As shown in FIG. 2C, in accordance with alternate preferred embodiments, an ex vivo light probe 42 for use with the light source and user interface component of FIG. 2A is provided to form an ex vivo UV radiation system. In this ex vivo embodiment, the light probe 42 is designed for non-surgical use, such as the irradiation of a patient's skin or irradiating tissue which has been removed from a patient for the purpose of later being returned into the patient. The ex vivo configured light probe 42 has a handle 44, preferably a form fitting handle configured to allow the effective manual manipulation of the probe 42. The light probe 42 configured for external applications also has a shaft housing 46 surrounding a light guide 30 and a light guide terminator 34. An optical coupler 28 channels the light from the light delivery cable 24 and preferably allows the light probe 42 to be selectively detached from the light delivery cable 24 when desired.
Alternate embodiments employ as a light source, a lamp, such as a high intensity argon lamp. In these alternate embodiments, the UV radiation delivery system further includes a wavelength selecting device, such as a dichroic mirror and/or optical filter, set to transmit long wavelength UV and reject unwanted light wavelengths. In these embodiment, the wavelength selecting device and the dichroic mirror are preferably contained in the same housing as the light source.
As shown in FIG. 3, an injecting device 36 having a housing 38 and a plunger mechanism 40 is preferably employed in conjunction with the UV radiation delivery system of FIGS. 2 and 2B. Preferably, the injecting device 36 is configured for delivering a UV activated viral vector, such as r-AAV, to the target site using minimally invasive surgical techniques. In alternate preferred embodiments, the injecting device can be configured to inject an implant or solid platform to a target site in a patient (FIG. 6).
Surgery tools, other than injecting device shown in FIG. 3, which can be involved in certain preferred embodiments include a cannula, a trochar and other tools which the skilled artisan would recognize as being advantageous in conjunction with the embodiments provided herein.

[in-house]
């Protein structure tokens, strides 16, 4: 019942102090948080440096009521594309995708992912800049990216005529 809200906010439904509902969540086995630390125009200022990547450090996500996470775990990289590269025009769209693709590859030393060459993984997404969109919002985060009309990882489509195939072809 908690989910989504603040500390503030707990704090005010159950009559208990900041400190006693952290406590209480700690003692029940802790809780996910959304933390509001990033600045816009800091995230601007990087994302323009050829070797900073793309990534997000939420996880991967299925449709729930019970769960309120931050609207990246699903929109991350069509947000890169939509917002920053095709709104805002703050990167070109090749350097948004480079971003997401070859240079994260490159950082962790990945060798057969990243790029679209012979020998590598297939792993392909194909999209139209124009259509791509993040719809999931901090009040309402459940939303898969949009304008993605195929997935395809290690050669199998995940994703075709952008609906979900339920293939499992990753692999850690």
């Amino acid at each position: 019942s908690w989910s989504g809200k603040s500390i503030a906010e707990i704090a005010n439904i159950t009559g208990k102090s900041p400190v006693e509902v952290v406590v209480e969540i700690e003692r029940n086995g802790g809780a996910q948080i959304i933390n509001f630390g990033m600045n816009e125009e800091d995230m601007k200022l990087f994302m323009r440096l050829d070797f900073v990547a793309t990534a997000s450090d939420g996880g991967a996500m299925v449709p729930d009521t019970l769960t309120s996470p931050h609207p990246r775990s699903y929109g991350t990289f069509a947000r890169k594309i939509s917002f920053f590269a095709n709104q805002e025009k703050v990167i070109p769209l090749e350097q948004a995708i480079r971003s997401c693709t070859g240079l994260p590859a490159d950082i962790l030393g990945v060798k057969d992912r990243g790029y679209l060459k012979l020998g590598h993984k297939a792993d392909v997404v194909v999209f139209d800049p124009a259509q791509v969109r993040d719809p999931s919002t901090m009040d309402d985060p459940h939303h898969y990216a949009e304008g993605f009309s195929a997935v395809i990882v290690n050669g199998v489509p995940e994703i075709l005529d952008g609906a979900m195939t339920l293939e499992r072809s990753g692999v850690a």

Referring to FIG. 4, a method is provided for the treatment of damaged cartilage tear. A UV probe is inserted 200 proximate to a cartilage target site. Preferably, if desirable, torn cartilage is removed via standard arthroscopy. Long wavelength ultraviolet light (i.e., greater than or equal to 255 nm) is transmitted 210 to the target cells via the fiber optic cable of the UV probe and the target cells are irradiated 220 with the long wavelength ultraviolet light in order to effectuate the resurfacing of the target cartilage site. A UV activated viral vector, such as r-AAV, is delivered 230 proximate to the target site, preferably by injection. It should be noted that the method of FIG. 4 may be performed in other preferred embodiments in a different order than the textually outlined above.
Referring to FIGS. 5A-5E, alternate preferred embodiments provide an implant system and methods for use thereof including the use of implants which serve as solid platforms at the target site (e.g., to create temporary mechanical rigidity between vertebra) while the target cells respond to the introduction of the desired gene into the patient's tissue. Preferably, these carefully engineered implants can be expandable in order to allow insertion through a minimal incision. In addition, these implants can be formed in a number of shapes, including (but not limited to) an unfolding geodosic dome 42 or tetrahedron (not shown), umbrella/dome (not shown), an expanding cylinder 44, and springs which uncoil to increase diameter. Expanding cylinder 44 is shown in a compacted shape in FIG. 5A and an expanded state in FIG. 5B (and also FIG. 5E), while unfolding geodosic dome 42 is shown in a compacted shape in FIG. 5C and an expanded state in FIG. 5D. Preferably, these implants are produced with implant integrated UV activated viral vector. For example, r-AAV can be integrated with the implant through bonding or coating the r-AAV to the implant, absorbing the r-AAV into the implant, and/or baking the r-AAV to the implant surface. In alternate preferred embodiments the implant is delivered to a target site separate from the UV activated viral vector.
FIG. 5E shows a solid platform 44, to which a UV activated viral vector is preferably integrated, placed between two vertebra 50 in order to facilitate the rebuilding or repair of the intervertebral disc 48. These solid platforms are preferably designed as surgical implants. Non-limiting examples of solid platforms with which UV activated viral vectors could be integrated include spinal spacers, as shown in FIG. 5E, and also total joint replacements such as hip implants, coronary stints and other surgical implants. These examples are provided only for illustrative purposes and should not be considered in any way to limit the present invention. Certain preferred embodiments of the present invention include a UV activated viral vector integrated with a solid platform designed to facilitate the infection of cells proximate to the target site at which the solid platform is inserted. In an alternative embodiment, the vector is delivered to the target site in a step separate from the insertion of the implant.